10/05/2010 1:41PM

Peppers Pride had perfection of her own

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Robbi Large/Coady Photography
Peppers Pride won her 19 consecutive races without a defeat all in New Mexico.

Two men – one in Abilene, Tex., the other in Hobbs, N.M. – watched Zenyatta extend her unbeaten streak to 19 races in the Grade 1 Lady’s Secret Stakes at Hollywood Park last Saturday with profound interest.

Joe Allen and Joel Marr are the owner and trainer who accomplished the same improbable milestone two years ago with the New Mexico-based star mare Peppers Pride.

“We’re all tied up,” Marr said on Monday from Zia Park, where he has a 30-horse stable.
“We watched it Saturday, and I can imagine how they feel,” Allen said. “I don’t think most people realize how hard it is for a horse to do that.”

Peppers Pride won 19 races against New Mexico-bred horses, including 14 stakes, from July 16, 2005 to Dec. 14, 2008. She earned $1,066,085, and won at distances ranging from 5 1/2 furlongs to a mile at Ruidoso Downs, Sunray Park, Sunland Park, and Zia Park.

Allen is quick to state that Peppers Pride and Zenyatta accomplished their 19-race streaks in vastly different settings.

“Peppers Pride, she’s not the same horse that mare is,” Allen said of Zenyatta. “It’s still hard to do.”

Zenyatta began her streak on Nov. 22, 2007, has won at distances ranging from 6 1/2 furlongs to 1 1/4 miles, and has won 17 stakes, including 13 Grade 1 races. Zenyatta has earned $6,404,580 and will make the final start of her career in the Breeders’ Cup Classic at Churchill Downs on Nov. 6, a race she won last year at Santa Anita.

“I’ve kind of watched her all the way, from way back when she was at 9 or 10” wins, Marr said of Zenyatta. “I keep track of it. They’ve done a tremendous job. She’s a tremendous athlete, and she’s one of the greatest ever.”

Next year, Zenyatta will be bred in Kentucky, which is where Peppers Pride has been based since her racing career ended. She slipped her first foal from a 2009 cover but is in foal to Distorted Humor and expected to deliver a foal in early 2011, Allen said.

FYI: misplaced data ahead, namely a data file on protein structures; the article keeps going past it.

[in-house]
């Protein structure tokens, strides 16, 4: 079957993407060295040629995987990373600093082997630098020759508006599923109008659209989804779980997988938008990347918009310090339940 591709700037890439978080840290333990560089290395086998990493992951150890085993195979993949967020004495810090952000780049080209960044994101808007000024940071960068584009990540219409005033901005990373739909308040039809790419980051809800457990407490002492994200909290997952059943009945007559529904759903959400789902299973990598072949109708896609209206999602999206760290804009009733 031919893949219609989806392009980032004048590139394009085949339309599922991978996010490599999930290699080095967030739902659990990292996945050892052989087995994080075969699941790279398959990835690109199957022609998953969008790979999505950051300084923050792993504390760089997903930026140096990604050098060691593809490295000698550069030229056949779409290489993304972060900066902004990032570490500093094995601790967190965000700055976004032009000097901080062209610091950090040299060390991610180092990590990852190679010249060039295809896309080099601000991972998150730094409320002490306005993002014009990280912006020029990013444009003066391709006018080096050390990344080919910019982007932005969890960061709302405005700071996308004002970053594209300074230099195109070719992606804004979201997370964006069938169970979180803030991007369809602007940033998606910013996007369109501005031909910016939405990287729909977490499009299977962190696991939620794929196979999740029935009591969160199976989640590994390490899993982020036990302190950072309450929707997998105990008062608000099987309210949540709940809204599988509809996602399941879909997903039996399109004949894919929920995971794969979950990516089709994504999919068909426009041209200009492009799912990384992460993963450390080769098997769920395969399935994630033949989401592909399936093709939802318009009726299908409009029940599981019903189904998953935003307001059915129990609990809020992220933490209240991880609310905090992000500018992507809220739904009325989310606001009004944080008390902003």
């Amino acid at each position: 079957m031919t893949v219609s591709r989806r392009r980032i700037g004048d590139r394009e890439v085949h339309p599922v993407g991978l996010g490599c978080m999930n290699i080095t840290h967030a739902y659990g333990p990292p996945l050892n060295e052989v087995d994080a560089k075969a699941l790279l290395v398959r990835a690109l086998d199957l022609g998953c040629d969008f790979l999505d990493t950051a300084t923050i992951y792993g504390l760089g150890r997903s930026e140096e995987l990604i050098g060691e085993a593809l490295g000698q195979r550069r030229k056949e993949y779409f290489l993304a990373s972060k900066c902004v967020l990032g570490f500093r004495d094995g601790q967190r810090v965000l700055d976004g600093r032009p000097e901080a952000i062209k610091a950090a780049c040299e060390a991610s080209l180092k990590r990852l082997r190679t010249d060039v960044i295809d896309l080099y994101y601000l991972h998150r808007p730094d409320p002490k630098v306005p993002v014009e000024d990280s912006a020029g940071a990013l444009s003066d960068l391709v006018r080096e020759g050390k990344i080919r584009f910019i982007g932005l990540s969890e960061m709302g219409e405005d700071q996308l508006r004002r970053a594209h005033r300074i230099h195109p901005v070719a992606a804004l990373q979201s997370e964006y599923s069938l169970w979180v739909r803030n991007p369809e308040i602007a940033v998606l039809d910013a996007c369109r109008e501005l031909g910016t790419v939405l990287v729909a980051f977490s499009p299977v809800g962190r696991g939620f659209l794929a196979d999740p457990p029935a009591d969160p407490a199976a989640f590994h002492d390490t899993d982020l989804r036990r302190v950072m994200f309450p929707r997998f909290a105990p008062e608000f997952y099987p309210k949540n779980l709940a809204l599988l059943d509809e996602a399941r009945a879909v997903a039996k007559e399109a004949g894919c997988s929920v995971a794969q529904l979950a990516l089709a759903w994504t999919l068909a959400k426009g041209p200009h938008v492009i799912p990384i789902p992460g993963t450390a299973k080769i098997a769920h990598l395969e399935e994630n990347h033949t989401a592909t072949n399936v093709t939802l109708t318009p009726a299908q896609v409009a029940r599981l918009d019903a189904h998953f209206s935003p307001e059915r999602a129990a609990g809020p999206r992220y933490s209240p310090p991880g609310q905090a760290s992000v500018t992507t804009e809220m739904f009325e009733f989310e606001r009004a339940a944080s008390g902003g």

“She’s a happy girl,” Allen said.

Allen, 64, who operates a restaurant and catering business, bred Peppers Pride. He recalls that Peppers Pride began to attract national attention in the middle of 2007 when her unbeaten streak reached double-digits. She was nearing the 16-race winning streaks of Cigar, Citation, Hallowed Dreams, and Mister Frisky.

“It’s just an unreal feeling,” he said. “That’s the only way I know to say it. I didn’t know about the record until we got to 10. That was the first time I’d heard much about it. Each race got harder.”

Marr, 43, has mixed memories of the latter stages of Peppers Pride’s career, recalling the pressure he felt to maintain Peppers Pride’s form in the final two years of her career in 2007-2008.

“You enjoy it to a certain extent,” he said. “Like the old saying, you’ve got 1,000 things that can go wrong and one thing can go right. It’s your job to cover all the bases. It was exciting and fun, but I was kind of in my own world for a while. I was trying to keep her healthy, happy, and safe.”

For Marr, the downside was national criticism of the way Peppers Pride was managed as a New Mexico-bred.

“We never left New Mexico and we never planned on leaving,” Marr said. “We weren’t out to do anything but do the best for her and win races. Zenyatta has basically stayed in California, outside of two races. She’s been a hometown California kind of deal, and our mare was New Mexico.

“It was always a little discouraging. It’s just horses that have won that many races in a row. It doesn’t matter if it’s claiming horses or stakes horses. Our mare was a stakes mare. That was a little disheartening to read about all the little comments. That doesn’t take anything away from our mare. We did what we wanted to do.”

Aside from the win streak, Marr notices that Peppers Pride and Zenyatta have one more thing in common – the ability to connect to people

“Zenyatta has been one of the best things for racing,” he said. “Our mare got people in racing that probably wouldn’t have gotten into it. They came to the races, watched on television, or read about it.

“Zenyatta has done that for racing on a national scale. I hope everything goes well for them. She’s a tremendous equine athlete, and if she wins more it will be great.”